Another step forward in the fight against lower back pain: Integrating experiments and computational methods

Another step forward in the fight against lower back pain: Integrating experiments and computational methods

Lower back pain is the most widespread musculoskeletal problem in the population, with a huge economic and social impact. According to data for 2017, years of living with disability due to lower back pain have increased by more than 50% since 1990, especially in low- and middle-income countries. In addition, it is the main cause of employee absenteeism, and the difficulty of establishing a clear diagnosis limits treatment options, which usually focus on the pain treatment, without being able to propose possibilities for curing the problem. As a result, people suffering with chronic low back pain are often greatly misunderstood. The difficulty for health professionals is that there are many causes of low back pain and they are difficult to identify. Degeneration of the lumbar intervertebral discs usually causes more than a third of low back pain. While a better understanding of this degeneration can bring great benefits to the treatment and management of the disease, the degeneration of the lumbar intervertebral discs is highly multifactorial and the mechanisms are poorly understood, despite advances in experimental and clinical research.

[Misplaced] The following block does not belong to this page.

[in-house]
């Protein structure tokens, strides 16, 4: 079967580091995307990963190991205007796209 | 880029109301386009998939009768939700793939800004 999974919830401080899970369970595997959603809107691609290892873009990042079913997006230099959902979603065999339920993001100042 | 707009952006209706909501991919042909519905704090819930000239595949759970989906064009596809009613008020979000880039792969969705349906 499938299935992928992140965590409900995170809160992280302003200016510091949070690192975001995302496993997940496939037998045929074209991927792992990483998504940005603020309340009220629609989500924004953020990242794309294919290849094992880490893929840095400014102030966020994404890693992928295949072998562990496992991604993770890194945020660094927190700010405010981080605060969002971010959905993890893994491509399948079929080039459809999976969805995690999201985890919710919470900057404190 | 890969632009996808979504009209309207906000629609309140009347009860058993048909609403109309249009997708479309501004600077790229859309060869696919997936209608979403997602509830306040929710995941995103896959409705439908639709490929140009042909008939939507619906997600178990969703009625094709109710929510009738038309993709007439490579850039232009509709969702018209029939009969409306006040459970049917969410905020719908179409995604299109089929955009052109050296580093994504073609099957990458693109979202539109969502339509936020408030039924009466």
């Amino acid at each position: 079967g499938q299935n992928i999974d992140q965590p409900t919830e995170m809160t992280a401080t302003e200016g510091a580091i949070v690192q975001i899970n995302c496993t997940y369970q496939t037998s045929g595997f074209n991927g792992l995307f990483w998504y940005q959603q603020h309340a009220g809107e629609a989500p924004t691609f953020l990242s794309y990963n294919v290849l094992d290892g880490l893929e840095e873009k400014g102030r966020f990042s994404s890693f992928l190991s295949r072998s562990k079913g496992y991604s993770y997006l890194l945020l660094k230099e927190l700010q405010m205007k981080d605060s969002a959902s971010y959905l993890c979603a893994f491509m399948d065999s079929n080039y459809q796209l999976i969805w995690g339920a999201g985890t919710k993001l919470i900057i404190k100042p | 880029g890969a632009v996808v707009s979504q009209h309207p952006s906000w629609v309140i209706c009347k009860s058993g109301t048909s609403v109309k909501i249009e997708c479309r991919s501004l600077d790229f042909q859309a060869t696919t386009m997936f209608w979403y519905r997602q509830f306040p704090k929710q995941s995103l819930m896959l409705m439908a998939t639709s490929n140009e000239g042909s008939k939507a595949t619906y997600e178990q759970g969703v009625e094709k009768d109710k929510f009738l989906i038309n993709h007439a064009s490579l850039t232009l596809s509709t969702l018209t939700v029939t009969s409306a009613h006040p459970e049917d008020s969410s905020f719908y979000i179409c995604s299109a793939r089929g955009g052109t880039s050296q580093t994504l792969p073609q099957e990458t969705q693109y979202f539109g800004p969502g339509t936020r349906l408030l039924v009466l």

Researchers in the area of Biomechanics and Mechanobiology (BMMB) at the UPF Biomedical Engineering Research Unit BCN MedTech directed by Jerôme Noailly have been working for more than ten years on the development of computer models that can reflect the mechanisms associated with intervertebral disc degeneration. These models combine mechanics and biology. They allow generating information that is not directly measurable, to discover levers that can slow down or deactivate the degenerative processes that take place in addition to the effects of natural aging in some people. In recent years they have been inspired by the modeling used in systems biology to create a computer model to understand the complex cellular interactions that take place inside the intervertebral discs. The results have been published in the journal Frontiers in Bioengineering and Biotechnology and are part of the doctoral thesis of the researcher Laura Baumgartner.